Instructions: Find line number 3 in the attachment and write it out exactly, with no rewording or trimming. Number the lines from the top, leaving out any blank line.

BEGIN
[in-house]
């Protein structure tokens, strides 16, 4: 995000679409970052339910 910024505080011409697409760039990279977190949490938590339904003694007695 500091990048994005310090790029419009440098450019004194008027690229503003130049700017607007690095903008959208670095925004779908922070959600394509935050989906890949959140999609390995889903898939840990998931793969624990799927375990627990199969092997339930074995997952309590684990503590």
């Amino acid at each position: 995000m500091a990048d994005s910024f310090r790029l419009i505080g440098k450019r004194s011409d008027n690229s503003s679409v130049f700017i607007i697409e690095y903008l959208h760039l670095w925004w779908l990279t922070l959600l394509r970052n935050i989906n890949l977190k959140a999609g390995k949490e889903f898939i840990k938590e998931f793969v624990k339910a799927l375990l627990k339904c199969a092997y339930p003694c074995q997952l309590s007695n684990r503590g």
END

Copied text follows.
């Amino acid at each position: 995000m500091a990048d994005s910024f310090r790029l419009i505080g440098k450019r004194s011409d008027n690229s503003s679409v130049f700017i607007i697409e690095y903008l959208h760039l670095w925004w779908l990279t922070l959600l394509r970052n935050i989906n890949l977190k959140a999609g390995k949490e889903f898939i840990k938590e998931f793969v624990k339910a799927l375990l627990k339904c199969a092997y339930p003694c074995q997952l309590s007695n684990r503590g």